I think there is a difference between sharing tidbits of your life with your children and then posting AS your child. I think most of the time it is likely harmless, but I think it can be considered exploitative at times.

    Liked by 1 person

    • Amy says:

      Erin, you are right when you point out that there is a difference between sharing things about your children and posting AS them. I think that’s where the biggest problem is with creating their identity for them. Even if they are as young as 2, by posting on their behalf their identity is being shaped in a more concrete way than if you share photos or information as a parent.


  3. ashleypmurray says:

    I agree with Erin. I don’t think you should be defining their identity and posting AS your child. I think that sharing is fine, but it should be from our perspective and even then we need to be careful and think about what our children would want.

    I just had a thought pop into my mind to maybe play devils advocate a little bit. Online identities aside, how big of a role do we play in the identity of our children as they grow up? I think we play a huge role in it. For example, our little guy LOVES Star Wars and all things Disney. Why? Because those are the shows we have introduced him to. He plays soccer and will play hockey next year. Why? Because those are the sports we played and the ones we like. Is that to say that if he wanted to play baseball or tennis that we wouldn’t let him? Of course not…and we will introduce him to those sports as well, but we have already decided the sports we want him to be in. Time will tell if he wants to be in them in the long run. But is this different than the people who are choosing how their children are defined online? Thoughts anyone?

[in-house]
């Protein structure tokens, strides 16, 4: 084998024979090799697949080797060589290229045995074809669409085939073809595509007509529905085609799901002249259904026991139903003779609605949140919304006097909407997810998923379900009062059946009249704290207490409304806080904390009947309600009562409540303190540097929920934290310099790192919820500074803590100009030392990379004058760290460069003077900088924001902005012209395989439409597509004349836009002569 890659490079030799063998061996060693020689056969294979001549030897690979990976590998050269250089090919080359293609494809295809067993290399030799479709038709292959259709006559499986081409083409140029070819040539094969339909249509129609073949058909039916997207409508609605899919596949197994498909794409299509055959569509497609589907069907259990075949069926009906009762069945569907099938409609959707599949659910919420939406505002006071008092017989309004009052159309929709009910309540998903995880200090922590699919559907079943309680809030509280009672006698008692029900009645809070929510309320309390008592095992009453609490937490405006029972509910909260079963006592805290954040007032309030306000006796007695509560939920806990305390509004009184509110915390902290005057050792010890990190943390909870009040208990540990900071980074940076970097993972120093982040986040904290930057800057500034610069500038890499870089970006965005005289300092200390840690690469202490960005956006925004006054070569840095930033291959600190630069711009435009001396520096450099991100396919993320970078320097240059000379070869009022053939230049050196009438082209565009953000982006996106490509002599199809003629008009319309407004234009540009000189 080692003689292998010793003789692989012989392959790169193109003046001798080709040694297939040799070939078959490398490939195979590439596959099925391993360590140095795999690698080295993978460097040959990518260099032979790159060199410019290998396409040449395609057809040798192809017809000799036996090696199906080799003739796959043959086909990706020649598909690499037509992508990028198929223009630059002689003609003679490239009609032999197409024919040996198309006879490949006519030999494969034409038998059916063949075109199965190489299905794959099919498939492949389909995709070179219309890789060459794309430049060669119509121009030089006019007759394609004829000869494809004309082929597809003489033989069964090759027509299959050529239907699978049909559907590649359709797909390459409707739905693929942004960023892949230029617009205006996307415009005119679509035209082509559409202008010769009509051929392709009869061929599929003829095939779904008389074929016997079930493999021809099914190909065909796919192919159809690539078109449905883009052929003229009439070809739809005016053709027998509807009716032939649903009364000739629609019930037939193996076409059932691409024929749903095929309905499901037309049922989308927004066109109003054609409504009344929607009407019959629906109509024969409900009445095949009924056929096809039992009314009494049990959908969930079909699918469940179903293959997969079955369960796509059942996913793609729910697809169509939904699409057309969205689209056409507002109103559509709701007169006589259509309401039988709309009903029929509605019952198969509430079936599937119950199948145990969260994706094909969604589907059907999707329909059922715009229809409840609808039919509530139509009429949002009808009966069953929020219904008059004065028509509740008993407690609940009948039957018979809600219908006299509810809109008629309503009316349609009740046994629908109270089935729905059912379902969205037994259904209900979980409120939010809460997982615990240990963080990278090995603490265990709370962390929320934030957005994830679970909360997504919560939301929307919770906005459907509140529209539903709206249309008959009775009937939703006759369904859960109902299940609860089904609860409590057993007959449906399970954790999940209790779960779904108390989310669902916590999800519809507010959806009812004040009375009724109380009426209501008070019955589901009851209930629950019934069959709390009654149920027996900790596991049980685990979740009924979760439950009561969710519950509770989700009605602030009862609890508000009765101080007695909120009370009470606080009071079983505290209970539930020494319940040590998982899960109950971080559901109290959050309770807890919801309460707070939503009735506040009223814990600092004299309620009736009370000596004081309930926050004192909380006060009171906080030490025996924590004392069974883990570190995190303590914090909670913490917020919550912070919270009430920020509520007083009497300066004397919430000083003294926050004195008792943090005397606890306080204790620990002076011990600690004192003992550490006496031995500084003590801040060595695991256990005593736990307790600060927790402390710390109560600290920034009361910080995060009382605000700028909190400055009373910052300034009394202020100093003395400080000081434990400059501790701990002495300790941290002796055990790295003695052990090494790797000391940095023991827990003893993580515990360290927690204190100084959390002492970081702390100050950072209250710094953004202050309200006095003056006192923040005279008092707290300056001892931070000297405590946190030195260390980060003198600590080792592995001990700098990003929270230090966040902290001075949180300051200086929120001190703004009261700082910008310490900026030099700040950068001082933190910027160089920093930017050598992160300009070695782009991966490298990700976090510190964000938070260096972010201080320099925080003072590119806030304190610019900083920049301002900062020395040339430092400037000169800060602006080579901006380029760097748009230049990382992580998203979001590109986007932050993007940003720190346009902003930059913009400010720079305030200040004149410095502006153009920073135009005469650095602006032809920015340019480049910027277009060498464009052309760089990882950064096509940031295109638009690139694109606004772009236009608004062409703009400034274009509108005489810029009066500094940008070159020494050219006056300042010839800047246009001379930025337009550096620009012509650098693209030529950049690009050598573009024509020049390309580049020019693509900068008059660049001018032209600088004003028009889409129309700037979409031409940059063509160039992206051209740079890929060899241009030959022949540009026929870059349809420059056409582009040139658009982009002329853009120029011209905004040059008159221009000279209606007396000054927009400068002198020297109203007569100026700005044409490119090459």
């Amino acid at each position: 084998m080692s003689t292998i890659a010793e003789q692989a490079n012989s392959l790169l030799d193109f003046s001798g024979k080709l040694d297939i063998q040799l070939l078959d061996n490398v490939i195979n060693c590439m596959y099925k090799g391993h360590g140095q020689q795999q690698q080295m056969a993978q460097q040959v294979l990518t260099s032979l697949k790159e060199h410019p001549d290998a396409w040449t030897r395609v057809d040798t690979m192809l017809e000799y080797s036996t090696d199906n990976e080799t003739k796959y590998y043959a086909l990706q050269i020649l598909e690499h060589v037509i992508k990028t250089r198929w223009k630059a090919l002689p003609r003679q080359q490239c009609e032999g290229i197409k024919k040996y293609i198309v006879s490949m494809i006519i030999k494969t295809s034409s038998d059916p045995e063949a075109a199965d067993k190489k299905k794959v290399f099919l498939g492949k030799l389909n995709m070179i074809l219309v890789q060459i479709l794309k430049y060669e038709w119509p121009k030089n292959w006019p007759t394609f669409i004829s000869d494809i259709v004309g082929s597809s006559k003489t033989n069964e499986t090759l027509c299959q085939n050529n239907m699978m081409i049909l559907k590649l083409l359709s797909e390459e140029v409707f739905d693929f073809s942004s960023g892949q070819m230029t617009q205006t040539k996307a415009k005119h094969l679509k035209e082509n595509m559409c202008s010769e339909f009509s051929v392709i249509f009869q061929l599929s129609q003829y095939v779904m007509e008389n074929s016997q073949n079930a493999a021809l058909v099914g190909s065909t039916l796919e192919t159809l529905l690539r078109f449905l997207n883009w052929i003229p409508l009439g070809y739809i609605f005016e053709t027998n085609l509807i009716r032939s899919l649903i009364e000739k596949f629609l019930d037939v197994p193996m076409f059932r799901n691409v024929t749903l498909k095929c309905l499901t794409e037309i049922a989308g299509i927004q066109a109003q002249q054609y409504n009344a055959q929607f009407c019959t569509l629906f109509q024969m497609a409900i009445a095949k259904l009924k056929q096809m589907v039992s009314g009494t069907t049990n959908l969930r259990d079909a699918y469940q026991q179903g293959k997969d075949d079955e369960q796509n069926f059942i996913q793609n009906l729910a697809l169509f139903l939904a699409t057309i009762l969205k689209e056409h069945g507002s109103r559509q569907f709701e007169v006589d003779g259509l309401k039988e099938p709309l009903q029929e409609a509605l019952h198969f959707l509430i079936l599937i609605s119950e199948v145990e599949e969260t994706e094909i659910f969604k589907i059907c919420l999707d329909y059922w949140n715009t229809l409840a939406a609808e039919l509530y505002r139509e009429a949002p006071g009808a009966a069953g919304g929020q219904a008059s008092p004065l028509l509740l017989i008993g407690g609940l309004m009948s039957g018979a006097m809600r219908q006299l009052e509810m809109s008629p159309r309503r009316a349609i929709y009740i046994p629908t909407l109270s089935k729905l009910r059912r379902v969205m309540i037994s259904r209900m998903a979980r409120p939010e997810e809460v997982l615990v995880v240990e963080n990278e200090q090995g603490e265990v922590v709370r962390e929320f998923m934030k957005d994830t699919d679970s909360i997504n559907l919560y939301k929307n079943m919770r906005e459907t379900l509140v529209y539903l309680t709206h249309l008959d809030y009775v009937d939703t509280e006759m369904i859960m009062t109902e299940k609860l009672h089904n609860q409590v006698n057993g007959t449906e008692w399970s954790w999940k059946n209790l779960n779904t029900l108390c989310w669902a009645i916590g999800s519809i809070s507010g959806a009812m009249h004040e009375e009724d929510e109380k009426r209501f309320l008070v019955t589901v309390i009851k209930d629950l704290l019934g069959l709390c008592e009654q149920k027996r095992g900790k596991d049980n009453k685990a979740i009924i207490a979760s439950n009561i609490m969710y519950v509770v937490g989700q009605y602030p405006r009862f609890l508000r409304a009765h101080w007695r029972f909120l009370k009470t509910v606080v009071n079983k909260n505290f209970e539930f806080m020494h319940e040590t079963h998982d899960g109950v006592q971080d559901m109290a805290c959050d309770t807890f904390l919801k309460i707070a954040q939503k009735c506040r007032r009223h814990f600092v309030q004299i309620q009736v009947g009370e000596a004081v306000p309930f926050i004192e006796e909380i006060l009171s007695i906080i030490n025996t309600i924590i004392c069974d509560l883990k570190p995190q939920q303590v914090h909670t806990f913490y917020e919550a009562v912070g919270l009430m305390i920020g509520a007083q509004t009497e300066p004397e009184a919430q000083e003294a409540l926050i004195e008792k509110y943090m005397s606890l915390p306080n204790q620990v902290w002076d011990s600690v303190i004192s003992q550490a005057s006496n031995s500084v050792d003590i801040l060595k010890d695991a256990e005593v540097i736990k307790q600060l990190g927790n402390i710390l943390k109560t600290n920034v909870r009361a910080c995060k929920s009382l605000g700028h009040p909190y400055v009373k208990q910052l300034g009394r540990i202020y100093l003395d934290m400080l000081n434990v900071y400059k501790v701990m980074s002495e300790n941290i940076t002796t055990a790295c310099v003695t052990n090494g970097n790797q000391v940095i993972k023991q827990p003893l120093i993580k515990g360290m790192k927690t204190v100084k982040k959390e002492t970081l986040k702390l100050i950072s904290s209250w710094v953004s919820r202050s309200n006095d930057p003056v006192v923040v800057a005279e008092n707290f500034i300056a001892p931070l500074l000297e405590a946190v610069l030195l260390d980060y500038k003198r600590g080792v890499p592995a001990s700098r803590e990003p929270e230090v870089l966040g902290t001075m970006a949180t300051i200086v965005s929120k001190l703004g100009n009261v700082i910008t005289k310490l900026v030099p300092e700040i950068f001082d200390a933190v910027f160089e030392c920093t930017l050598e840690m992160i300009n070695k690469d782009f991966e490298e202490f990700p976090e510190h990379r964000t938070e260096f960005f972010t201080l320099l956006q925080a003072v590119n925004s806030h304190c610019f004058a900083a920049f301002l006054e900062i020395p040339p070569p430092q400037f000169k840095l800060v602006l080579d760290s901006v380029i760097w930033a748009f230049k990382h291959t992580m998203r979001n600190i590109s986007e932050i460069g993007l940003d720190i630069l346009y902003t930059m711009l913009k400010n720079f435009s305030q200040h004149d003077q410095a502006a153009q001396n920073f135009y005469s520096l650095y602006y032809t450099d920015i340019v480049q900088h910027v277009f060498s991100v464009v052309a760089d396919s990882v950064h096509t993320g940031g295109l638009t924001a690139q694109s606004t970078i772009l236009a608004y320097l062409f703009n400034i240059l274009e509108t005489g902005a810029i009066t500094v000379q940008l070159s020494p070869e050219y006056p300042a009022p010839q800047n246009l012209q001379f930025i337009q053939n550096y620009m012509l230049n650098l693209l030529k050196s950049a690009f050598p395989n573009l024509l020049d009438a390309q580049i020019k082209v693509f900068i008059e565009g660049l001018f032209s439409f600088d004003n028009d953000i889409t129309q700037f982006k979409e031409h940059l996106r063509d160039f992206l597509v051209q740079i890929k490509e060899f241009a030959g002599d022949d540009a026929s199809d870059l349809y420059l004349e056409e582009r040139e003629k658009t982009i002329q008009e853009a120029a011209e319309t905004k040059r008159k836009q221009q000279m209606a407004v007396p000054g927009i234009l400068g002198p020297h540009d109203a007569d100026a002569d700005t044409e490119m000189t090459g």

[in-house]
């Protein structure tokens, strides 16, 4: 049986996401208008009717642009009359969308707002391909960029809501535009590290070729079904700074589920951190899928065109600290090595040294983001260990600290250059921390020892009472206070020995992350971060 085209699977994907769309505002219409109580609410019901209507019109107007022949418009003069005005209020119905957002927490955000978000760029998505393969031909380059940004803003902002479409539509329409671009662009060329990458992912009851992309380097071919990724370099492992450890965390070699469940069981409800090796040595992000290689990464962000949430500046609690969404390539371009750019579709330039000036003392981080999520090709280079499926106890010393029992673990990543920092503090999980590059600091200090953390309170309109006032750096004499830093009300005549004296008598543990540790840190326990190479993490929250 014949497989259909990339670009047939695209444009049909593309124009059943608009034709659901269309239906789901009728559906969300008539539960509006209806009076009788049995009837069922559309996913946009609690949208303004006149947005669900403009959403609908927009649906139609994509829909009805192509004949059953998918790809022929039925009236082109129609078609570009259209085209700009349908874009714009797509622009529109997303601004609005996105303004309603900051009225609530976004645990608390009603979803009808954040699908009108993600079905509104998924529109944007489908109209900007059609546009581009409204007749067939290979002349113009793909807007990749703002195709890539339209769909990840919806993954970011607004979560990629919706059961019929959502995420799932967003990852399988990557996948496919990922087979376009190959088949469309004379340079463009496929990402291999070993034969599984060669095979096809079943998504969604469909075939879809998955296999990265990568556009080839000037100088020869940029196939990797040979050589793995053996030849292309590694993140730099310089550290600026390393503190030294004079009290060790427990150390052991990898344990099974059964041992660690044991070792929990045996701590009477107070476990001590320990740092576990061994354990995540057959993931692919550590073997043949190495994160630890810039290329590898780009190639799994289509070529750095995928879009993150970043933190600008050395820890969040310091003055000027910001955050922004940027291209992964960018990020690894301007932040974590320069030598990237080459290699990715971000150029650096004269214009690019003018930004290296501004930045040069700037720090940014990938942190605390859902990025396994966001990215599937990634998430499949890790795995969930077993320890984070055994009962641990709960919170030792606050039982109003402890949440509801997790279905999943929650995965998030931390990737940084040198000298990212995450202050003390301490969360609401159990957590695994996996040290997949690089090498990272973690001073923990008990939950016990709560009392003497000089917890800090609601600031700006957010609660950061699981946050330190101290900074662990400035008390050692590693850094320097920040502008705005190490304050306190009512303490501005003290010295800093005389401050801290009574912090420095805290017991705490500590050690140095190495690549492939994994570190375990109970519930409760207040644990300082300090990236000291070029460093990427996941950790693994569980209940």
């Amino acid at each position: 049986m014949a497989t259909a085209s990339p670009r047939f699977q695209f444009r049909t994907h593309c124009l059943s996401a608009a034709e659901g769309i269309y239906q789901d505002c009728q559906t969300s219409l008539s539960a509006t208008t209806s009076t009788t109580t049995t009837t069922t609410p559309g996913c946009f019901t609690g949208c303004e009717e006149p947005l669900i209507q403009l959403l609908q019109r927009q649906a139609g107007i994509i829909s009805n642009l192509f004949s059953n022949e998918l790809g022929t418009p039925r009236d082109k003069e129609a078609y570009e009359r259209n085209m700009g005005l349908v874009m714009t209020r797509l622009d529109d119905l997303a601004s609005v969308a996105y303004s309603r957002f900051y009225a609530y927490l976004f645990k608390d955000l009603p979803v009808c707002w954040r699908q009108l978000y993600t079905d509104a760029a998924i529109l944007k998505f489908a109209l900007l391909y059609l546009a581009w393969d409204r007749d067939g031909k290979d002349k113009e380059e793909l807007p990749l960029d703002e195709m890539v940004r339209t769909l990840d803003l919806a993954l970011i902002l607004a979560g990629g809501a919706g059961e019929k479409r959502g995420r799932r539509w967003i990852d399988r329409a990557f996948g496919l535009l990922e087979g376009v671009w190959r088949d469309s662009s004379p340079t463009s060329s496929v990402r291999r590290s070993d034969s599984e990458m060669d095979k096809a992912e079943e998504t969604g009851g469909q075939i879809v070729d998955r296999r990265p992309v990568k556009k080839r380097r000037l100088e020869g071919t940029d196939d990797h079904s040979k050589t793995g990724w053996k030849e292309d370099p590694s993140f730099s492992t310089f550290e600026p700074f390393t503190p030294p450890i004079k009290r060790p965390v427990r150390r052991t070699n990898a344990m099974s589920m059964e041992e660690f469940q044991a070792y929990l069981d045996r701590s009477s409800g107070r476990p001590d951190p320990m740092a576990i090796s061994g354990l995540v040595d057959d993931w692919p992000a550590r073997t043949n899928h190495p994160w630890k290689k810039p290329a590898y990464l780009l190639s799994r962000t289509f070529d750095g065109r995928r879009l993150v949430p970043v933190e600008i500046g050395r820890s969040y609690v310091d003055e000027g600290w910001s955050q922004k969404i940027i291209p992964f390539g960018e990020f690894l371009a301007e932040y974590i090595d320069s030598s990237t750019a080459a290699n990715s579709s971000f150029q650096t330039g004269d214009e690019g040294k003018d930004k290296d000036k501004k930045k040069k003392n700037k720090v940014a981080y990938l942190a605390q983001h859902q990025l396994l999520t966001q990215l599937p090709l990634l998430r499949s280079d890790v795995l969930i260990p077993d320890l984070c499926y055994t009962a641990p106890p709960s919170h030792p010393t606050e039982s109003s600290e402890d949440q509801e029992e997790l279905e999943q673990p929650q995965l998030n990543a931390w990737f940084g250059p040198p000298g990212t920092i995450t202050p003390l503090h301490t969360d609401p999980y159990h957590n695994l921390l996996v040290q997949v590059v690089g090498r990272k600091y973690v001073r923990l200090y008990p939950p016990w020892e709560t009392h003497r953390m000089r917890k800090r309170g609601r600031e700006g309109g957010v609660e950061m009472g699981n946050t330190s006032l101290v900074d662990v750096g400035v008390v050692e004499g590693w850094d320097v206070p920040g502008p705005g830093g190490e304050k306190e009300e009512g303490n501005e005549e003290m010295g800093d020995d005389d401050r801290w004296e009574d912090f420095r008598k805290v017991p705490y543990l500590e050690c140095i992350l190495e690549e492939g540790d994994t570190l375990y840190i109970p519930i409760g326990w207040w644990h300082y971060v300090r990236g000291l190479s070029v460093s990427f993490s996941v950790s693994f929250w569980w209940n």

4. Kristina Boutilier says:

    I agree with many of the above comments. I have actively tried not to post about my pregnancy on my personal social media accounts. It is a decision my husband and I have made together. (Although my learning project definitely is the opposite of this thought).

    I think there is a fine line between sharing and over-sharing when it comes to your kids. I would hate to post something that went viral and changed my child’s life for better or worse. I don’t think that is fair for children to be labelled a certain way because of a video posted after the dentist or because of your brother biting you. (Although I have had a few laughs watching these videos). I think the key here as with everything is balance.


    • Amy says:

      That is interesting that you and your husband have decided not to post about your pregnancy- I respect that decision! I never considered the fact that something could go viral until you mentioned it. Think of all the youtube videos that have gone viral that star young children- that will stay with them forever. The first that comes to mind are the boys in the “Charlie bit my finger” video from long ago. They are older now but that is something that will stay with them forever.